Full stories at:

https://www.bbc.com/news/uk-england-hampshire-53904221

https://abcnews.go.com/Health/1st-documented-covid-19-reinfection-surprising-offer-important/story?id=72585026

 

THANKS!  Enjoy!  Terry in Ohio

 

Athens & Greece: Many visuals, details from two visits in a city with great history, culture and architecture.  Now at 36,185 views.

http://boards.cruisecritic.com/showthread.php?t=1101008

 

Sorry Terry, my ham-fisted typing (and poor eyesight - currently awaiting eye surgery to replace lens in my left eye, next month!)

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5 hours ago, philipb said:

Sorry Terry, my ham-fisted typing (and poor eyesight - currently awaiting eye surgery to replace lens in my left eye, next month!)

 

We ALL have our challenges where our fingers, eyes, brains, etc., are not working perfectly these days.  Understand fully!!  This includes having the years kind of run together and get mixed up. Now, I get confused as to what month it is, etc.  

 

From USA Today this morning, they had this headline: British cruise line Cunard won't sail until spring 2021, with some cruises canceled into May with these added highlights: “British cruise line Cunard has extended its pause in operations until spring 2021. Cunard's three ships, the Queen Elizabeth, the Queen Mary 2 and the Queen Victoria, all have different restart dates. The Queen Mary 2 is scheduled to sail again on April 18 and the Queen Victoria won't sail until May 16.  And although the Queen Elizabeth's operational pause ends March 25, the vessel won't sail any of its scheduled itineraries.  The canceled voyages are to be replaced by shorter European-centric trips around Cornwall in southwestern England, the Scottish Isles and the west coast of Ireland There will also be trips to Amsterdam with an overnight in the city and trips to other European destinations including Spain's Iberian coast and Norway. All the new itineraries vary from three to 14 nights and will depart from Southampton beginning at the end of March.

 

My view is that this is a big, BIG news item that will play out in the future with many other cruise lines.  Sadly, much more is to come over the next few weeks or months.  This will include, when a re-start happens, for shorter cruises with more limited port itineraries.

 

Full story at:

https://www.usatoday.com/story/travel/cruises/2020/08/25/cunard-line-extends-sailing-suspension-into-spring-2021/5630643002/

 

THANKS!  Enjoy!  Terry in Ohio

 

Lisbon, NWSpain, Bordeaux/Brittany: Live/blog, June 2017 from Portugal to France along scenic Atlantic Coast.  Now at 31,059 views.  Many interesting pictures, details for history, food, culture, etc.:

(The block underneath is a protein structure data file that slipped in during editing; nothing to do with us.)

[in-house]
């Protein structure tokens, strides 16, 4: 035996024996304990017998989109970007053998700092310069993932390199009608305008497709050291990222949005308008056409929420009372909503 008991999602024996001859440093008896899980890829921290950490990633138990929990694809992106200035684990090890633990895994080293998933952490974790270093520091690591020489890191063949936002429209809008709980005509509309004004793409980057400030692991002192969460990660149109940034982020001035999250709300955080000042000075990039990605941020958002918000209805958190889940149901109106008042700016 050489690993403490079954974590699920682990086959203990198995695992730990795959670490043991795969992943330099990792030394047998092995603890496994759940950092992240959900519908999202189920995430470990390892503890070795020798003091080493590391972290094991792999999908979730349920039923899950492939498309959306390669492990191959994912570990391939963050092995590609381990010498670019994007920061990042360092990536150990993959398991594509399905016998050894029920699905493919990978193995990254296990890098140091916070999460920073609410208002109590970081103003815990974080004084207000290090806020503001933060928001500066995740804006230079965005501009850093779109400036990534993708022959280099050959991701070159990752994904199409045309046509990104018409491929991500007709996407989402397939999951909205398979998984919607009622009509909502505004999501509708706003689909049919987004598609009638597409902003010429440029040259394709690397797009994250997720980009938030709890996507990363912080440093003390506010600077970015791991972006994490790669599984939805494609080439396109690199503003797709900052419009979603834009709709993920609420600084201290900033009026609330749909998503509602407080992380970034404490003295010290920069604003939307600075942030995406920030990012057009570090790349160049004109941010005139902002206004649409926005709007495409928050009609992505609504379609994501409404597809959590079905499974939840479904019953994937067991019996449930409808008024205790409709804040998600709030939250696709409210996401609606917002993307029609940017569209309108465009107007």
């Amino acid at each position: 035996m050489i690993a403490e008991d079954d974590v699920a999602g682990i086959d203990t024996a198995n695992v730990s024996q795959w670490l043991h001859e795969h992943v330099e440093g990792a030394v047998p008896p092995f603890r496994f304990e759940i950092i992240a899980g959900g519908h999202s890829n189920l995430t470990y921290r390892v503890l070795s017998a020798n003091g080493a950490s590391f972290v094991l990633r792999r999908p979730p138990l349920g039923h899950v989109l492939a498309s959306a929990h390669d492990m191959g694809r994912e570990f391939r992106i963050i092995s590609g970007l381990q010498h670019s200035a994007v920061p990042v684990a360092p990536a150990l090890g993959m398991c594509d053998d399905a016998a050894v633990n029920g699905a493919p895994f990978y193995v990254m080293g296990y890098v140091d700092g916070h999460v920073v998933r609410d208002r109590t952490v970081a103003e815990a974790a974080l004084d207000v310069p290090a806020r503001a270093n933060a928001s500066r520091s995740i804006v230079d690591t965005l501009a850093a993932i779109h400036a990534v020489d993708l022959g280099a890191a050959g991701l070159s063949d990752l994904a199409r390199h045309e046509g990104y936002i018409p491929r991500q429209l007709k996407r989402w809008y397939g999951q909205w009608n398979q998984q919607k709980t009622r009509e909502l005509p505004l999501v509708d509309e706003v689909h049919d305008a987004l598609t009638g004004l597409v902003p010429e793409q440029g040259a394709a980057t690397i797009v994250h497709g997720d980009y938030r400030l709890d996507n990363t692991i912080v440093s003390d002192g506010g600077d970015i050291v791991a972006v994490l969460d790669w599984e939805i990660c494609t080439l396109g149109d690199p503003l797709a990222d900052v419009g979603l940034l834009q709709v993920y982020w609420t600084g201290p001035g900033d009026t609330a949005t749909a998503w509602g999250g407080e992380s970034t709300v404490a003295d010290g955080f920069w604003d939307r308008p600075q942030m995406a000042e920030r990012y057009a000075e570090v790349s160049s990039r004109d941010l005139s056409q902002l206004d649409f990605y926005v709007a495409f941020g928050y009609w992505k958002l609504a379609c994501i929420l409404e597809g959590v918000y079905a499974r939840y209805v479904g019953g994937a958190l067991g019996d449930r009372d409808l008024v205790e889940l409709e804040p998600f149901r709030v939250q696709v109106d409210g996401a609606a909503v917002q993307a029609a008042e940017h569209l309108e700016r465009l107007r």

www.boards.cruisecritic.com/showthread.php?t=2511358

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Airlines continue as one of the three "basis" needed to do a successful cruising re-start.  News, however, continues to be less than ideal.  

 

From the Wall Street Journal this afternoon, they had this headline: American Airlines to Cut 19,000 Jobs by Oct. 1 When Federal Stimulus Ends” with this subhead: "Airline to shrink workforce by 30% as travel continues to slump amid the coronavirus pandemic."

 

Here are some of their story highlights: “American Airlines said it would shed 19,000 workers by Oct. 1 as the carrier prepares to downsize to cope with the coronavirus pandemic’s blow to travel demand, which isn’t expected to rebound for years. American’s cuts are less than the 25,000 potential job losses it warned were possible last month. But together with retirements and temporary leaves of absence, the reductions will make the carrier about 30% smaller than it was in March and are the clearest sign yet of the devastation coming for the airline industry as the summer travel season winds down and government funds run out.  'It was assumed that by Sept. 30, the virus would be under control and demand for air travel would have returned. That is obviously not the case,' American Chief Executive Doug Parker wrote. American plans to fly less than half its typical schedule in the fourth quarter.”

 

Other airlines are in process for finalizing their their fall schedules.  All signs point to more limited schedules and fewer flight options. 

 

Full story at:

https://www.wsj.com/articles/american-airlines-to-cut-19-000-jobs-11598367869?mod=hp_lead_pos1

 

THANKS!  Enjoy!  Terry in Ohio

 

Panama Canal? Early 2017, Fort Lauderdale to San Francisco adventure through Panama Canal.  Our first stops in Colombia, Central America and Mexico, plus added time in the great Golden Gate City. Now at 30,059 views.

http://boards.cruisecritic.com/showthread.php?t=2465580